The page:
fifty years ago, as a young boy, Ashwin Batish sat at his father's knee and learned how to play music, a practice that eventually defined his life. Now, Batish finds himself engaged in the same kind of precious family guidance "" only this time, he's the teacher instead of the pupil.
Tonight, Batish will take the stage with his 12-year-old son Keshav, in what will be Keshav's first formal concert appearance at Don Quixote's in Felton. The boy is the latest arrival in the Batish family musical legacy and his rapid development and interest in music has his father experiencing a poignant sense of déja vu.
"It's uncanny, really," said Ashwin Batish, 58, the well-known Santa Cruz sitar virtuoso and teacher. "It's almost like the roles are switched. I'm sitting where my father used to sit. Keshav's sitting where I used to sit. And my father knew it, too."
Ashwin's father was the great Indian composer S.D. Batish, a commanding presence in Indian classical music in the mid-20th century as a composer and a Bollywood musical director. The elder Batish is perhaps best known among Western pop-music fans for his association with the Beatles' George Harrison in the 1960s. He moved to Santa Cruz in the early 1970s, bringing his family along.
S.D. Batish lived long enough -- he died in the summer of 2006 at the age of 91 -- to see family history repeat itself with his son and grandson. Two weeks before his grandfather died, Keshav idly picked up a drum and Advertisement began to play. Amazed at the boy's prowess, Ashwin took him aside and told him to play for his grandfather.
"My dad heard him play and said to me, Hey, I think you have someone to keep you company,'" said Ashwin. "And that was such a joy for me to hear from my father."
Ashwin Batish has put together an impressive career in his own right. As a musician and sitarist, he excelled early under his father's tutelage in both Indian classical music traditions -- the North Indian style and the Carnatic style. But due largely to moving to Britain, and later the U.S. as a young man, Ashwin embraced Western styles and pushed boldly in the direction of fusion, becoming a pioneer in bringing Indian sitar music into jazz, funk, rock and soul idioms.
As a teacher, Batish has overseen a mini-empire in Santa Cruz he calls "Sitar Power" "" The "Sitar Power" ballcap is Ashwin's trademark look around town "" and has deftly used the Internet to spread the gospel of the sitar as a distinctly Indian-American instrument. Batish's 1987 album, also called "Sitar Power," is still recognized as a cult classic all over the world.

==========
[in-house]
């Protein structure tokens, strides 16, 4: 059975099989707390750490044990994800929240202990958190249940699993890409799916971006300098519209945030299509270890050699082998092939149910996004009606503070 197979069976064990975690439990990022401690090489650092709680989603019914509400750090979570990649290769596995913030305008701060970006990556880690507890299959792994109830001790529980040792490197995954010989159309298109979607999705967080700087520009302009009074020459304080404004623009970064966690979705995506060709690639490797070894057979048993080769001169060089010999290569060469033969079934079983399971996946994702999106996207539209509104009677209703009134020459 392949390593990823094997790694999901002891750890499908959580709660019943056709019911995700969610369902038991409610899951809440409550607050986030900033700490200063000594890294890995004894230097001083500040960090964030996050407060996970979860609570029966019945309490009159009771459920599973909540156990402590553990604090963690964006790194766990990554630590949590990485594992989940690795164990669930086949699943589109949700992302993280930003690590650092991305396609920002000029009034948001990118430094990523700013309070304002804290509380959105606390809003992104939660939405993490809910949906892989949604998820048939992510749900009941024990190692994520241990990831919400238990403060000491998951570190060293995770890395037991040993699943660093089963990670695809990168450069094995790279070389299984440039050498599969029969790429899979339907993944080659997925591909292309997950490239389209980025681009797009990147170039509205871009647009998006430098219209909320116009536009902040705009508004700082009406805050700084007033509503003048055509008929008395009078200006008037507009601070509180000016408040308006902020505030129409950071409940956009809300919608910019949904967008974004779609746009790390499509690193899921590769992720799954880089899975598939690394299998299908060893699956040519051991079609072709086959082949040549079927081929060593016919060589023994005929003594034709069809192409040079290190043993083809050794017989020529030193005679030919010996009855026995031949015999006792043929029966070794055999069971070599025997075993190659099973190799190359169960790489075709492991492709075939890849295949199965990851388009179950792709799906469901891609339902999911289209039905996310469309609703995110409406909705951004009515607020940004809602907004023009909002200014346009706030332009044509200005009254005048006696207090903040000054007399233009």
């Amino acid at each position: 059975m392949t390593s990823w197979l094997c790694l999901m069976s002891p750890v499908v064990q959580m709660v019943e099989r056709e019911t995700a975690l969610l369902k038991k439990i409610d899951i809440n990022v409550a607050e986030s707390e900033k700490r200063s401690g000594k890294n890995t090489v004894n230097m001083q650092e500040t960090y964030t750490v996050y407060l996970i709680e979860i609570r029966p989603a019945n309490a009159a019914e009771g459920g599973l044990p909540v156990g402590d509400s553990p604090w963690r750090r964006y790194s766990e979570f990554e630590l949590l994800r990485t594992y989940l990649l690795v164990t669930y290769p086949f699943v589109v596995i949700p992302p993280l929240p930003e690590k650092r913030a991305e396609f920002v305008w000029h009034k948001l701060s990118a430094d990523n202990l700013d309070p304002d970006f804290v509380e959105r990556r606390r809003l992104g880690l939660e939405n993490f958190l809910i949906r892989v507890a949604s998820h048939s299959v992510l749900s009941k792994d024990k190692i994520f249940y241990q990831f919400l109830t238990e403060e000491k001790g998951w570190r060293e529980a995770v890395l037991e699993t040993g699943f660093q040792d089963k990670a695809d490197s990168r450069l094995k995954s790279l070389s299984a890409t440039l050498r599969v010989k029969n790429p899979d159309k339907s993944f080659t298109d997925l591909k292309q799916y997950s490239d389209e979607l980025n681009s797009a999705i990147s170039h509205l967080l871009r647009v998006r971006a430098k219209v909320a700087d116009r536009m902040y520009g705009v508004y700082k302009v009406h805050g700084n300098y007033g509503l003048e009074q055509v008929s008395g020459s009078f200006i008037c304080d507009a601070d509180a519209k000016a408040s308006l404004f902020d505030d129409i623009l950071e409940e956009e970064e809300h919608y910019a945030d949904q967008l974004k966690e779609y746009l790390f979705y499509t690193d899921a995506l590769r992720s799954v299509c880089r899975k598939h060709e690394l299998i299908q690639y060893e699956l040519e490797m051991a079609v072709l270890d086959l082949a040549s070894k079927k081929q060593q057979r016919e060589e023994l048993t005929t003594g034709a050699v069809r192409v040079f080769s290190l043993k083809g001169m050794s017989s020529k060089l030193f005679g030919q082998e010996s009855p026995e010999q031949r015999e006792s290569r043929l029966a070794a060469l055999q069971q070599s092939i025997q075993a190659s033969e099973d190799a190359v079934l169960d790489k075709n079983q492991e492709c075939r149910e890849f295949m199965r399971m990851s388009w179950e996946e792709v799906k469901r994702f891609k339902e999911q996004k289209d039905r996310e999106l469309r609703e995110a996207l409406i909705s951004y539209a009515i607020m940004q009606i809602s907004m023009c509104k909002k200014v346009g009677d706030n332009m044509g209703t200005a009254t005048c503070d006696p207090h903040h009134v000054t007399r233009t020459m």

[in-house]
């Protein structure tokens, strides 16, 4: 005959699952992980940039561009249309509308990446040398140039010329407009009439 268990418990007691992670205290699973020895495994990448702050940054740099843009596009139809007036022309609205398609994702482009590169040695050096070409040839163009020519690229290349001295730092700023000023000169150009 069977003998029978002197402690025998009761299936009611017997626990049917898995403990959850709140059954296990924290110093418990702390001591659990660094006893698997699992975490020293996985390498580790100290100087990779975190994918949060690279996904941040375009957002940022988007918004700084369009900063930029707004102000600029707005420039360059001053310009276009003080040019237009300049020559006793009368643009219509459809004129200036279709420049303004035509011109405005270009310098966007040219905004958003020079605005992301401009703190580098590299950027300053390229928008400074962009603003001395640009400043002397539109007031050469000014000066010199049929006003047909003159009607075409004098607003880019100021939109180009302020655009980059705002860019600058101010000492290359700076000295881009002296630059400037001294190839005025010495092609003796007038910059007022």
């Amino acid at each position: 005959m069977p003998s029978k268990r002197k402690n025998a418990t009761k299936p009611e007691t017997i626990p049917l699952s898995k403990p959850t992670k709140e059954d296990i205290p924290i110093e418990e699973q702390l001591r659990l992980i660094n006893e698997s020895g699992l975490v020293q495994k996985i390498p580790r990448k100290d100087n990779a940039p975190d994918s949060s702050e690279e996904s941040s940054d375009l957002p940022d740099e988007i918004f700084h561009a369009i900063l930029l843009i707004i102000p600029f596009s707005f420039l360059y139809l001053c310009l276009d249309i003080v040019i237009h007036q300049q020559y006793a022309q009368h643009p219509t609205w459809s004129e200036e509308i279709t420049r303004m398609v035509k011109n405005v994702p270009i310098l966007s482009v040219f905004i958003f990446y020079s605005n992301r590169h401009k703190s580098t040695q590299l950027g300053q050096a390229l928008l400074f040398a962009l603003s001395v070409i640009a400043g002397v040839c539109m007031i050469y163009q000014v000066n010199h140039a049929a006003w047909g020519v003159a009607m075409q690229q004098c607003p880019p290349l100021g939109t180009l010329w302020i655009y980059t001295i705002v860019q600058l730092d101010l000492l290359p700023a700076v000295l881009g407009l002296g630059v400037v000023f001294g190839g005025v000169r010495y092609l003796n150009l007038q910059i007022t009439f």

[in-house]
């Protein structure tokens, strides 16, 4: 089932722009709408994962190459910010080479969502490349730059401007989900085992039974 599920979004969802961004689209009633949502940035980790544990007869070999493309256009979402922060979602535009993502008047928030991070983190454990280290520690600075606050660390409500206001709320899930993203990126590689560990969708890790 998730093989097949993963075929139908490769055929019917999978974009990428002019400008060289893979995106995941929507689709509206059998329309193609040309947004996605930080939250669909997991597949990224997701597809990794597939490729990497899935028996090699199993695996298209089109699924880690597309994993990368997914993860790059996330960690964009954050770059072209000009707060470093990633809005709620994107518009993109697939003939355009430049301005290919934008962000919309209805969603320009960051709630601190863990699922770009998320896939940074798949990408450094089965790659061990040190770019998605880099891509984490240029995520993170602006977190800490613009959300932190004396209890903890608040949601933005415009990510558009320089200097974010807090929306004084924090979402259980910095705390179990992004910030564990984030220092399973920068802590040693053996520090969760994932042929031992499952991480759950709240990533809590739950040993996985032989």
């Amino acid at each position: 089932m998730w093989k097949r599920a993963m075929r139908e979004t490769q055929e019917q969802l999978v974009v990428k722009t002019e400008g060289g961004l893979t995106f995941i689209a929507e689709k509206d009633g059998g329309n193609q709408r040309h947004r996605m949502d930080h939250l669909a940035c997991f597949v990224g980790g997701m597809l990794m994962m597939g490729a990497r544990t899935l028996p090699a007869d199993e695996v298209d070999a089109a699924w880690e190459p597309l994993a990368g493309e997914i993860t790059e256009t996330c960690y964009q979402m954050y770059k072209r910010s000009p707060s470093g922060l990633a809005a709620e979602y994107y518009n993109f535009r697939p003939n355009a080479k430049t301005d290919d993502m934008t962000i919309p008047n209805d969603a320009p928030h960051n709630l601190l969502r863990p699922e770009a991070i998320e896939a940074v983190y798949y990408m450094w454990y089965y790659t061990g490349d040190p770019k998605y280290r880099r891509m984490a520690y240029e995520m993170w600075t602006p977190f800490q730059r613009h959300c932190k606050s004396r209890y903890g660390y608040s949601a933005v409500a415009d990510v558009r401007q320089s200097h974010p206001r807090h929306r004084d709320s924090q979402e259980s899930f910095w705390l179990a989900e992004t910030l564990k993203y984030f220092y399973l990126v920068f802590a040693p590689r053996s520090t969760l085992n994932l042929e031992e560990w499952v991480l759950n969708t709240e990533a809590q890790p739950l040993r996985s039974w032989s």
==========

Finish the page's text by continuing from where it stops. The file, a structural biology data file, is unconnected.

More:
However much Ashwin veered away from his father's more traditional training, he has been resolute in keeping his father's music alive. He has collected scores of recordings and manuscripts of his father's work, and his Internet savvy has allowed him to establish a streaming online radio station playing his father's recordings as well as other Indian music, discussions on the sitar, tabla and other Indian instruments and instruction in Indian music www.ragmala.com.
As for his 12-year-old son, now a seventh-grader at Pacific Collegiate School in Santa Cruz, Keshav has two well-worn paths to follow.
"Keshav was an explosive talent, like somebody coming out of a cocoon," said the boy's father. "He was like somebody just waiting to be born. Then when he's out, he's ready to fly."
Keshav grew up in and around his father's Mission Street studio, surrounded by the sitar, the tabla and the santoor, along with more Western instruments. At about age 7, he began picking up the instruments and playing them. Even though, at age 12, Keshav has yet to pick a primary instrument -- he'll be playing tabla tonight in Felton -- Ashwin can see the arc of the boy's development.
The father is also crediting the son for giving him the energy to continue to follow his muse as a musician when his inclination is to follow his teaching and his online work.
"Literally, I'm doing this now for him," said Ashwin Batish. "He is instrumental in getting me up and rehearsed, and getting my callouses back. He's constantly saying Dad, come play with me.'
"It's a really kind of mirror thing. I was doing the same thing as he's doing now. I was tuning my father's instruments. I was playing the santoor. I can really see myself in him."
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